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    Two research programs are brought together to contribute to the growing body of work on alternatives to standard welfare-based approaches to environmental valuation and policy. The first is the theoretical literature undermining the "new welfare economics." The second is the growing body of work on endogenous preferences. Both these research programs point to the necessity of interpersonal comparisons in welfare economics. This paper focuses on (1) the theoretical flaws in the use of Potential Pareto Improvements as a policy guide, (2) the "filtering" of expressed preferences through the axioms of consumer choice, and (3) the role of endogenous preferences in a reformulation of environmental valuation and policy.

    The Economics of the Mega-Greenhouse Effect: A Conceptual Framework

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    This paper examine the economics of the mega-greenhouse effect under two scenarios. One caps total CO2 levels and the other limits annual emission rates.

    Technology and Petroleum Exhaustion: Evidence from Two Mega-Oilfields

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    . In this paper we use results from the Hotelling model of non-renewable resources to examine the hypothesis that technology may increase petroleum reserves. We present empirical evidence from two well-documented mega-oilfields: the Forties in the North Sea and the Yates in West Texas. Patterns of depletion in these two fields suggest that when a resource is finite, technological improvements do increase supply temporarily. But in these two fields, the effect of new technology was to increase the rate of depletion without altering the fields' ultimate recovery - in line with Hotelling's predictions. Our results imply that temporary low prices may be misleading indicators of future resource scarcity and call into question the future ability of current mega-oilfields to meet a sharp increase in oil demand.

    Ecological Economics at a Crossroads

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    During the past decade theoretical and empirical advances in neoclassical economics have resulted in the virtual rejection of the two pillars of traditional welfare economics-- rational economic man and perfect competition. Surprisingly, many ecological economists are moving closer to the discredited neo-Walrasian welfare model just at the time it is being replaced within the mainstream. We call for a return to the roots of ecological economics and an engagement with current developments in mainstream theory.

    The Approach of Ecological Economics

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    This paper discusses the major tenets of ecological economics - including value pluralism, methodological pluralism, and multi-criteria policy assessment. Ecological economics offers viable alternatives to the theoretical foundations and policy recommendations of neoclassical welfare economics. A revolution in neoclassical economics is currently taking place and the core assumptions of welfare economics are being replaced with more realistic models of consumer and firm behavior. But we argue that these new theoretical and empirical findings are largely ignored in applied work and policy applications in environmental economics. As the only heterodox school of economics focusing on the human economy both as a social system and as one imbedded in the biophysical universe, and thus both holistic and scientifically based, ecological economics is poised to play a leading role in recasting the scope and method of economic science.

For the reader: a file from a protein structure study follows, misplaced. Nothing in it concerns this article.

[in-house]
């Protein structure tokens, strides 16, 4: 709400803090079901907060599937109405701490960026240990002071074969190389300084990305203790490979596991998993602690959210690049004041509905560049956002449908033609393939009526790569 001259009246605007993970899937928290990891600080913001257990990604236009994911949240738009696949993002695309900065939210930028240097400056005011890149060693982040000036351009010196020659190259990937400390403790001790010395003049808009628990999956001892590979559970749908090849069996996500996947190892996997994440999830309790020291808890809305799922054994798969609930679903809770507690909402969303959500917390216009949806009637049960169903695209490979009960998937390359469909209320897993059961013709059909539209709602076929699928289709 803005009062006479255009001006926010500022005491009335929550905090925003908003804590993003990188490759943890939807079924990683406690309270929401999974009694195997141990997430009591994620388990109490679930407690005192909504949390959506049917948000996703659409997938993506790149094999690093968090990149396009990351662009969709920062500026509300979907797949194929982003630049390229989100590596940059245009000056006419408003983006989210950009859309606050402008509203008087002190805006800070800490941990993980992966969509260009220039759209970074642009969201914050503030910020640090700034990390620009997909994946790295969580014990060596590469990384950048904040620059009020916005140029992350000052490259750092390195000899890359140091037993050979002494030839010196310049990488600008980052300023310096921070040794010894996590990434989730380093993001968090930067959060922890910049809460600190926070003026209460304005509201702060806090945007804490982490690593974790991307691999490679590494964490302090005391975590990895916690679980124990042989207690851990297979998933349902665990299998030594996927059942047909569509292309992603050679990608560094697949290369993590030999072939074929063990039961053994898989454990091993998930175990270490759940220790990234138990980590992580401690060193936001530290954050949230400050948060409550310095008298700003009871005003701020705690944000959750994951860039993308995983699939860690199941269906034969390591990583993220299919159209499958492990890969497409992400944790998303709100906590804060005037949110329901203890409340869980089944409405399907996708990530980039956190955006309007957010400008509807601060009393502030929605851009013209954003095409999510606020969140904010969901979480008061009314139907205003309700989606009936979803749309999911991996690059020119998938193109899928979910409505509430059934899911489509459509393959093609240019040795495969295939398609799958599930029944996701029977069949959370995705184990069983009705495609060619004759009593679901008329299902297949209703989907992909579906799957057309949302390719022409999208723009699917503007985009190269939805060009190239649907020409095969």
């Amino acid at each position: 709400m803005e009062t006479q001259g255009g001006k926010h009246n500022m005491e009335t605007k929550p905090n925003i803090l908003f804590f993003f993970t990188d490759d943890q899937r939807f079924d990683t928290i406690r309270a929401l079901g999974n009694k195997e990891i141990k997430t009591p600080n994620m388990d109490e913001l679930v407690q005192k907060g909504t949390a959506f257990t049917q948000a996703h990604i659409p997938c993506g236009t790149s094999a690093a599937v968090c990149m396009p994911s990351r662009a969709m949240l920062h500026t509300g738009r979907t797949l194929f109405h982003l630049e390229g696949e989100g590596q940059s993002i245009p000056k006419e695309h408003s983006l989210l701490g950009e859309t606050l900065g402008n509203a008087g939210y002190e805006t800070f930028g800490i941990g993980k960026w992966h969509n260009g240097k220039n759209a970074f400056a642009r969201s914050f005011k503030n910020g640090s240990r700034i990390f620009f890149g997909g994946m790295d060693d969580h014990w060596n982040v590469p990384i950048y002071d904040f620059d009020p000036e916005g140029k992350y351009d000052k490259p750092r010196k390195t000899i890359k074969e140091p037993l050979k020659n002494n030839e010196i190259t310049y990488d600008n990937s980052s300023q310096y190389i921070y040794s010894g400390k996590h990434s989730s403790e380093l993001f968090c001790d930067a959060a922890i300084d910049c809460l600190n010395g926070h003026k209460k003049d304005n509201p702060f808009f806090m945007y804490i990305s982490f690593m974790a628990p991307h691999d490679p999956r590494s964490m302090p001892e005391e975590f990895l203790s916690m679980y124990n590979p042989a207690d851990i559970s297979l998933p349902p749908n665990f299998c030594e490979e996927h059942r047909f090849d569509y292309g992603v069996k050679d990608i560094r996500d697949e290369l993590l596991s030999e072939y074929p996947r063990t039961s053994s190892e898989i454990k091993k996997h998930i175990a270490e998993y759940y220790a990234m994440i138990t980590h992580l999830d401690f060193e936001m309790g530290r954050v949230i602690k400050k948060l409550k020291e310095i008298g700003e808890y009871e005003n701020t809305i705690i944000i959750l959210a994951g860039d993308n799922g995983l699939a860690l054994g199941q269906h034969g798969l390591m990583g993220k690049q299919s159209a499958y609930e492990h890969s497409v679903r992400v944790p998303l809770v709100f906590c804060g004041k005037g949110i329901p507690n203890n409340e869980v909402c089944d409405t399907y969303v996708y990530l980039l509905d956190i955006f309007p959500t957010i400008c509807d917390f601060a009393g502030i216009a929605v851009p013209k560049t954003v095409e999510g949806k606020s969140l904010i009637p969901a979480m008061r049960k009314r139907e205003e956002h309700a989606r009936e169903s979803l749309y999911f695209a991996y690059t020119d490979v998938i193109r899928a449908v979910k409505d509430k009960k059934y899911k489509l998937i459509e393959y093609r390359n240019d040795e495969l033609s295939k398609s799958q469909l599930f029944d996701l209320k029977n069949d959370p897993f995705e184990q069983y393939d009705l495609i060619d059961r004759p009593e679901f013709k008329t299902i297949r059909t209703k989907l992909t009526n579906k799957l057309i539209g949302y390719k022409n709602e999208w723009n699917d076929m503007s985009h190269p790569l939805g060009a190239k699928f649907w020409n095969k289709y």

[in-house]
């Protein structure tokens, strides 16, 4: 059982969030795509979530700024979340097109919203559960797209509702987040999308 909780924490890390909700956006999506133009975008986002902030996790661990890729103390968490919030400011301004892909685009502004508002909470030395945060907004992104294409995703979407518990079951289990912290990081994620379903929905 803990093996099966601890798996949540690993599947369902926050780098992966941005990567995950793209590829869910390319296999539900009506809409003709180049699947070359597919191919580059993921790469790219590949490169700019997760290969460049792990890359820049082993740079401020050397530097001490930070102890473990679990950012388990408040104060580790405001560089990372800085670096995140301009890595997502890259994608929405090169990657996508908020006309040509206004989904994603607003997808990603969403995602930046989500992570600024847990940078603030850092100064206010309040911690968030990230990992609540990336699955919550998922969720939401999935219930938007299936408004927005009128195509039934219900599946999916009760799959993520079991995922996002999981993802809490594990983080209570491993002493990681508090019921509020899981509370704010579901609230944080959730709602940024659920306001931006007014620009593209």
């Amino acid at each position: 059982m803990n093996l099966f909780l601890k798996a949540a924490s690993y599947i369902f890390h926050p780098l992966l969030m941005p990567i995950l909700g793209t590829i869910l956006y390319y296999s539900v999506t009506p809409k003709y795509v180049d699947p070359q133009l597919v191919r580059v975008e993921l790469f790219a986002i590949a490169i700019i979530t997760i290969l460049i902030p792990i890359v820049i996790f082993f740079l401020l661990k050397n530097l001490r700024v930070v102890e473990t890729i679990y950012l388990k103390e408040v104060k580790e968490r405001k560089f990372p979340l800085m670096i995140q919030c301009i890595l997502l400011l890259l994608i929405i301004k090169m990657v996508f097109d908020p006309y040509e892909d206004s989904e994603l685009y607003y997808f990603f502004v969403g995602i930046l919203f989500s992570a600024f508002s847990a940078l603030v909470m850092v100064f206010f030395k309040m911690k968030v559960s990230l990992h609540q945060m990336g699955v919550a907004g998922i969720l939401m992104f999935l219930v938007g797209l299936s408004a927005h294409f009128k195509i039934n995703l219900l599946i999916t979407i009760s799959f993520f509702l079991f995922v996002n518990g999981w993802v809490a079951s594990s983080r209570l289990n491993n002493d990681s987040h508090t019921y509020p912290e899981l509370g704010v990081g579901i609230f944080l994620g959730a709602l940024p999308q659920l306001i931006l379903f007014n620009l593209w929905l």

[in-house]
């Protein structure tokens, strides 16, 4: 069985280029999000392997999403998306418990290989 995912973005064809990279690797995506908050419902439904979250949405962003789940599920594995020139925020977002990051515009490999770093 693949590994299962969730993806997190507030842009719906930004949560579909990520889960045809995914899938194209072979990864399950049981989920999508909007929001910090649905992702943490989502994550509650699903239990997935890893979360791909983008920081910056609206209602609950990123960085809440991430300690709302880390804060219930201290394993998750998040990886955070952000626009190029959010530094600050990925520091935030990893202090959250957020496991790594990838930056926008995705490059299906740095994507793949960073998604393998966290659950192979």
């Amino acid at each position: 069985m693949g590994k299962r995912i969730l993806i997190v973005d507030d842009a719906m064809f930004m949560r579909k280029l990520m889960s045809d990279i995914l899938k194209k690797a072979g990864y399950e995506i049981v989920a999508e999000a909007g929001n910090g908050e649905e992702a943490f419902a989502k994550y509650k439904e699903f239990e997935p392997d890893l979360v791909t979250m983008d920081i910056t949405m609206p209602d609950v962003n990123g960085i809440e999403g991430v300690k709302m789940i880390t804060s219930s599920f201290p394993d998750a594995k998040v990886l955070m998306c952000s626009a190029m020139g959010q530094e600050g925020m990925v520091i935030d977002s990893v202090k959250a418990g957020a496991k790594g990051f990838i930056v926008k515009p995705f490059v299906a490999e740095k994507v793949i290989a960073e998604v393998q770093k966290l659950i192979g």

The Relevance of Evolutionary Science For Economic Theory and Policy

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    NSF’s “Dear Colleague Letter” reflects the widely perceived need to go beyond current economic theory in the formulation of public policy. At the same time, there is a profound lack of unity among the disciplines that comprise the behavioral, social, and economic sciences. This white paper emphasizes the relevance of evolutionary science as a way to integrate the SBE sciences, similar to the integration that is more advanced in the biological sciences. Modern evolutionary science is broadly construed to include cultural in addition to biological evolution and the study of neural and psychological mechanisms (proximate causation) in addition to the environmental factors that brought the mechanisms into existence and result in the expression of specific behaviors (ultimate causation). It provides an exceptionally useful set of theoretical and empirical tools for integrating the many disciplines in the biological and SBE sciences required to formulate economic theory and public policy for the 21st century. The task of integration is already in progress and can be applied to the formulation of public policy without a long academic time lag. We therefore call for integration across disciplines and evolutionary science as an integrative framework to be recognized as a funding priority by NSF.